The lovely lady behind the Cape Malay Cooking & Other Delights blog launches ...
14 Fun Facts You Didn’t Know About Cape Town
Cool and quirky lesser-known truths about the Mother City
Cool and quirky lesser-known truths about the Mother City
Think you’re clued up on all there is to know about the Mother City? Think again! There’s a whole heap of quirky little titbits of info about our pretty metropolis that you’re unlikely to be familiar with. So, in an effort to keep you on your toes, we’ve compiled an overview of 14 fun facts about Cape Town, at least some of which we’re sure you’ve never heard before.
14 THINGS YOU DIDN’T KNOW ABOUT CAPE TOWN
1. Cape Town is South Africa’s tobogganing hub
Fancy slipping and sliding downhill in a sled? The Mother City is the place to do it. Although over 300 tobogganing tracks exist worldwide, Cape Town is home to the only one in Africa, aptly titled Cool Runnings after the film about Jamaica’s first bobsled team. If you’re keen on visiting, you’ll find the track just 25km outside of the city centre on Carl Cronje Drive.
2. Two couples get hitched on Table Mountain every month
Our precious flat-topped mountain began forming around 280 million years ago, and today, it’s still evolving! The cableway, on the other hand, was erected in 1929 and was originally constructed from wood and steel (sounds pretty dangerous to us, but there have been no accidents on it as of yet). Another fun fact: it’s estimated that two couples get hitched on the mountain every month. Wowzers! And did we mention that the Table Mountain National Park, which spans an area of 22 000 hectares, boasts more plant species than the British Isles or New Zealand?
3. The Castle of Good Hope once had a sea view
Cape Town’s famous landmark the Castle of Good Hope is the oldest colonial building in South Africa, having been built between 1666 and 1679. The structure, which was once a fort, served as a welcoming port for sailors travelling around the Cape – an often arduous journey. Despite popular belief, it was not built by Jan van Riebeeck; although, a temporary clay and wooden fort was built during his time at the now Golden Acre shopping centre. Though the years have reshaped the Castle’s surrounding landscape, it is hard to imagine that at one time the star-shaped building had waves lapping at the entry point (the entrance was later moved for this very reason)! Today, the castle exists as a ceremonial base for Cape regiments of the South African Defence Force.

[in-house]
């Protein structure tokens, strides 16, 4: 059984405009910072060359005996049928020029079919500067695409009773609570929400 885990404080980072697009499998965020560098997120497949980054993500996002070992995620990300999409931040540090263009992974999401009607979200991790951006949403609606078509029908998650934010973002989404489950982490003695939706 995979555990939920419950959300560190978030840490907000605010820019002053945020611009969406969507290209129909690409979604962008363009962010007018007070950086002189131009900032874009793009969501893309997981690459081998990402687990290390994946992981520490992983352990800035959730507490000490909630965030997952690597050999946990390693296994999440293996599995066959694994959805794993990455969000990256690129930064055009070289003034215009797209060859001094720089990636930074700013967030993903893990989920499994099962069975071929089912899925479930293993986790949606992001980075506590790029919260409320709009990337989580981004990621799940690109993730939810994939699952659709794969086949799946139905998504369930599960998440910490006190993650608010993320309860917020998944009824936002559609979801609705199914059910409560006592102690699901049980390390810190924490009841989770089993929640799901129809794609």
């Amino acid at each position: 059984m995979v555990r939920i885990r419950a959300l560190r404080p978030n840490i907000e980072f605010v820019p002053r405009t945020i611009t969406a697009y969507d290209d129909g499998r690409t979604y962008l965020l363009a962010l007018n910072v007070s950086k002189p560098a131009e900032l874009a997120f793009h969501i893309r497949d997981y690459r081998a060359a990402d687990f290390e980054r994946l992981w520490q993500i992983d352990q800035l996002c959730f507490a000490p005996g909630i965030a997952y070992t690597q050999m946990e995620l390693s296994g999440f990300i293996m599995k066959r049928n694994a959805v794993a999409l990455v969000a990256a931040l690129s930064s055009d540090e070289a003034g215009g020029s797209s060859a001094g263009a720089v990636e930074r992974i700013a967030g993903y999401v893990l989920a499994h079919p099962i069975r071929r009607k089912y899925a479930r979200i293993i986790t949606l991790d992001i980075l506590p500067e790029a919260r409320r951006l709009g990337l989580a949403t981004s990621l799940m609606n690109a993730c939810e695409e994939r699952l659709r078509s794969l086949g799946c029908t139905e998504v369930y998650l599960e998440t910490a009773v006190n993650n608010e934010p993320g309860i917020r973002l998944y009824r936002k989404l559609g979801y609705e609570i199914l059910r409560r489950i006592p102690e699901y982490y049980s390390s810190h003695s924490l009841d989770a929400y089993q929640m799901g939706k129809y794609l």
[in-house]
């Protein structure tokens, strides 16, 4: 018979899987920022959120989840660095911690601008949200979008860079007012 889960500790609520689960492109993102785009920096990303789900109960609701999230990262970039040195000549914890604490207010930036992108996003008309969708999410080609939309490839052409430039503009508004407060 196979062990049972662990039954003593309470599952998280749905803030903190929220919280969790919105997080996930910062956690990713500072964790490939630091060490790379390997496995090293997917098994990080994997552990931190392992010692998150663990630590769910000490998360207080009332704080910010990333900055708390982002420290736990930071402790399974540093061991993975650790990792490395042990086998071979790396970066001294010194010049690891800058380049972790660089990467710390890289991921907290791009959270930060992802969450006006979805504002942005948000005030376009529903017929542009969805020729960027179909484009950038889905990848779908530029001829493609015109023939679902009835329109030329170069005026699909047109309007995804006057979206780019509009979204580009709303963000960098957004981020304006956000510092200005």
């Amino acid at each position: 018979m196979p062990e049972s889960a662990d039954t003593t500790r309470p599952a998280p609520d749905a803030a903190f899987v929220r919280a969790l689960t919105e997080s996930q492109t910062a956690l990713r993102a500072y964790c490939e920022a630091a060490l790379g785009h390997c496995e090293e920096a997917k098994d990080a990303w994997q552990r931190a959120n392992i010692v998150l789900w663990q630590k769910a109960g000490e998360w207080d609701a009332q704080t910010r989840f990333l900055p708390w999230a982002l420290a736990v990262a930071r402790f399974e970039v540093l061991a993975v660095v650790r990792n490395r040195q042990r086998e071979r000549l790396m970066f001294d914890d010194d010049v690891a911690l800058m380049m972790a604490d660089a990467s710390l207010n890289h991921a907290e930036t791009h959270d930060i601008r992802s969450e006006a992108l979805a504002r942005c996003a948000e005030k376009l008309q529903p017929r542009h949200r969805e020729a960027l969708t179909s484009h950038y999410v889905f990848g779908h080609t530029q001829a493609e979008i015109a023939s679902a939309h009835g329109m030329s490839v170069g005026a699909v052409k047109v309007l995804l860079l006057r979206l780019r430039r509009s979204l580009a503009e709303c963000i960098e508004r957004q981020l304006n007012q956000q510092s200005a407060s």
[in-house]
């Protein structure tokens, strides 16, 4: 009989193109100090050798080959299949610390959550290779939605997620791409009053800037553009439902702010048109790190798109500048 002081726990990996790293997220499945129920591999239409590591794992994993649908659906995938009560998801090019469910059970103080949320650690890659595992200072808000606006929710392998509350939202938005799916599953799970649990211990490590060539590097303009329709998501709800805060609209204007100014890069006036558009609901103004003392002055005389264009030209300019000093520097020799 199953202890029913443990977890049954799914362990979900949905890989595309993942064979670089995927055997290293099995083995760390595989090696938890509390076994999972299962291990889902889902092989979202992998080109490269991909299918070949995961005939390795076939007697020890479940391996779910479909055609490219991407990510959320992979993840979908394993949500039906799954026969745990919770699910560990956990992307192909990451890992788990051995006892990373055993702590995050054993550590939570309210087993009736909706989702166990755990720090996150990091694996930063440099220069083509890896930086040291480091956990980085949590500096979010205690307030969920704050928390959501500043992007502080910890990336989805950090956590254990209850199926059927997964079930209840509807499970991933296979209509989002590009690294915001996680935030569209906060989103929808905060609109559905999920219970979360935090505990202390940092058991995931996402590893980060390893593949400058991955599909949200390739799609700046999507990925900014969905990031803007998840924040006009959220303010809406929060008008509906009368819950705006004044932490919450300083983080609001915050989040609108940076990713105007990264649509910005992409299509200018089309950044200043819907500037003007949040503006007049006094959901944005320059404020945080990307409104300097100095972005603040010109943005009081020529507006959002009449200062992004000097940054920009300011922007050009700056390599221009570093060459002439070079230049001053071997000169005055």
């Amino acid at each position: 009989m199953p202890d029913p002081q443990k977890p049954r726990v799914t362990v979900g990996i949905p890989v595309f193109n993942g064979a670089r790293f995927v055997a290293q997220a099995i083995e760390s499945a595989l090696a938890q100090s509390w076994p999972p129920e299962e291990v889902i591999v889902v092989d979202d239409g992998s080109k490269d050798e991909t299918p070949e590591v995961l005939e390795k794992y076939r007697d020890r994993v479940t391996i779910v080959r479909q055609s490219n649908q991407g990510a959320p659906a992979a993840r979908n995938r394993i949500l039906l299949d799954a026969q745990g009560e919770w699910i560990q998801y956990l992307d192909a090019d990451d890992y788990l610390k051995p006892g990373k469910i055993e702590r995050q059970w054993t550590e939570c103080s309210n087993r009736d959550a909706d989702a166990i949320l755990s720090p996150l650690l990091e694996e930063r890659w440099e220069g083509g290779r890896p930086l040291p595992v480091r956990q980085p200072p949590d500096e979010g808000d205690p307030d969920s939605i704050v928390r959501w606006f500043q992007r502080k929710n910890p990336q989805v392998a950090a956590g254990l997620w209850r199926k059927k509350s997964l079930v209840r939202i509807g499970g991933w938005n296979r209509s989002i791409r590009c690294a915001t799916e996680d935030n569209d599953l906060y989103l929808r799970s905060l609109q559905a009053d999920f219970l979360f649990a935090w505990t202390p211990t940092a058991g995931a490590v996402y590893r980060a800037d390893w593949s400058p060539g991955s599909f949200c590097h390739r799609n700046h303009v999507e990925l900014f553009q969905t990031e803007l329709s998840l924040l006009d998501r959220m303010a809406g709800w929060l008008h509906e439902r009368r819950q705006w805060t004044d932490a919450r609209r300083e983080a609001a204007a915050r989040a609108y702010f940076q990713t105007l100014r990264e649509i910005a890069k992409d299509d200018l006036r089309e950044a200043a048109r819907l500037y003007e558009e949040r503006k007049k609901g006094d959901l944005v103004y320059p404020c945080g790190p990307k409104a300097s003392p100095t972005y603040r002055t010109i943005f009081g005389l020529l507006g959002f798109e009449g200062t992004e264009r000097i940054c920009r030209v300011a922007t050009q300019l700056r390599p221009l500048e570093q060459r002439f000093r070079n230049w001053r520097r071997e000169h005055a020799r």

4. The Mother City is host to the mother of all queer parties
Cape Town is home to the largest dress-to-theme costume party in South Africa, the Mother City Queer Project (MCQP), which also happens to be one of the biggest lesbian, gay, bisexual, transgender and queer (LGBTQ) annual events on the African continent.
5. Lion’s Head wasn’t actually named for its felines
Despite speculation, Lion’s Head does not take its name from being host to some big cats. The story goes that during the 17th century Dutch settlers named the peak Leeuwen Kop (Lion’s Head) and its adjacent summit Leeuwen Staart (Lion’s Tail aka Signal Hill as it’s known today). It was thought that the space between the two peaks is suggestive of a crouching lion.
6. The Cape Floral Kingdom claims nearly 7000 plants found nowhere else in the world
The Cape Floral Kingdom, which spans 90 000sq km, is the smallest and richest recognised floral area on the planet and was declared a world heritage site by UNESCO’s committee. Of the 9600 species of plant life that are found in this kingdom, around 70% occur nowhere else in the world. These include the likes of the honey buchu, peninsula snapdragon and Good Hope satinflower.
7. The Cape Peninsula was originally known as the Cape of Storms